Themal Ellawala ’17, a psychology major at Clark University, returned to Sri Lanka this summer to research how culture, gender norms and stigma affect non-heterosexuals in the island nation where he grew up.
Ellawala (pictured above) is interviewing lesbian, gay, bisexual, transgender, queer and others (LGBTQ+) who fall under this “non-heterosexual” umbrella in and near Colombo, the largest city in Sri Lanka. His research – which is supported by Clark’s Steinbrecher Fellowship as well as the Simon and Eve Colin Award for Undergraduate Creativity in Psychology – confirms how sexual minorities in Sri Lanka have “suffered through in silence” as they experience “multiple forms of oppression,” he says.
Such oppression is very real to Ellawala, who identifies as queer.
“I’ve experienced intolerance and bigotry firsthand,” he says. This includes “the bullying that occurs in schools, the lack of awareness about sexuality, the feeling of isolation, the fear that something is wrong with you.”
Born in England, Ellawala moved to Sri Lanka when he was 2. The son of physicians who worked in the public health system, he attended Colombo’s Royal College, which he describes as “this really old and prestigious all-male school, established during British colonial rule and modeled after Eton.”
There, he “chafed under the constraints of the more rigid British education system” and experienced a lack of “sensitivity to differences.” As a result, he sought “a more liberal academic culture” in the United States – and landed at Clark.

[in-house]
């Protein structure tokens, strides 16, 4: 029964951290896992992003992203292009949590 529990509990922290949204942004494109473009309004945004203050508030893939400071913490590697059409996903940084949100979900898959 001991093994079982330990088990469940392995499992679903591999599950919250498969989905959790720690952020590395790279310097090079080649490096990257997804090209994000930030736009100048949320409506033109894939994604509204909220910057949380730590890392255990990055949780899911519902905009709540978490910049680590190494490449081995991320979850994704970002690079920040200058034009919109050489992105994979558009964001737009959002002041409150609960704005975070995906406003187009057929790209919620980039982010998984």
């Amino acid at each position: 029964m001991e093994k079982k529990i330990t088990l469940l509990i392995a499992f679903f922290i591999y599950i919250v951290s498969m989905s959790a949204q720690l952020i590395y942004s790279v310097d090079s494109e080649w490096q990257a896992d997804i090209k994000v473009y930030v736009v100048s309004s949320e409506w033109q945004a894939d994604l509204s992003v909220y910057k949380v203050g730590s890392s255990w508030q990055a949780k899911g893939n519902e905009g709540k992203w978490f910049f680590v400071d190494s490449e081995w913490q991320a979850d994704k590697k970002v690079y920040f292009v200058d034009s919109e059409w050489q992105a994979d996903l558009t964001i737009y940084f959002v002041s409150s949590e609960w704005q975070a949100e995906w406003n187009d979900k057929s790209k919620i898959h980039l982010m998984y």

“It was the exposure to radical thinkers in the Clark community that forged me into the political being I am today,” Ellawala says. Clark “taught me to be patient with incremental change and to realize the power in thoughtful, compassionate action” and “showed to me the possibility of crafting a career out of something that I am deeply passionate about.”
Among the faculty who have inspired him is Abbie Goldberg, associate professor of psychology. She studies gender and sexual orientation in human development and mental health. As his research adviser, Goldberg has been “a staunch advocate,” says Ellawalla, who thanks her for “being as passionate about this study as she is.” Because he’s working with human subjects, Ellawala also sought the advice of James P. Elliott, chair of Clark’s Institutional Review Board and professor and chair of English, who, he says, provided “thoughtful support in ensuring the ethicality of this research.” Meanwhile, Ellawala says, Esteban Cardemil, associate professor of psychology, has served as “an incredible mentor and the most dependable source of advice.”
In Sri Lanka, Ellawala’s research collaborator is Damith Chandimal, a graduate student in gender and women’s studies at the University of Colombo. Malathi de Alwis, a well-known feminist scholar, activist and visiting lecturer at the University of Colombo, connected the two.
Questions and answers about Ellawala's research
Below, Ellawala talks more about his research topic, as well as his plans for this year and beyond.
Why does this topic interest you? Why is this research important?
As a Sri Lankan who identifies as queer, I’ve experienced intolerance and bigotry firsthand. The bullying that occurs in schools, the lack of awareness about sexuality, the feeling of isolation, the fear that something is wrong with you, the worry that you are a result of bad karma or God’s punishment, the exposure to risky sexual practices, the desperation to experience love and intimacy in a society that profits from selling romance novels and soap operas to the public, the fear of being blackmailed or outed to your family, being forced into a heterosexual marriage, harassment by state officials and strangers on the street, seeking ways to end one’s life, these are everyday experiences for someone who doesn’t fit into society’s framework of love and intimacy.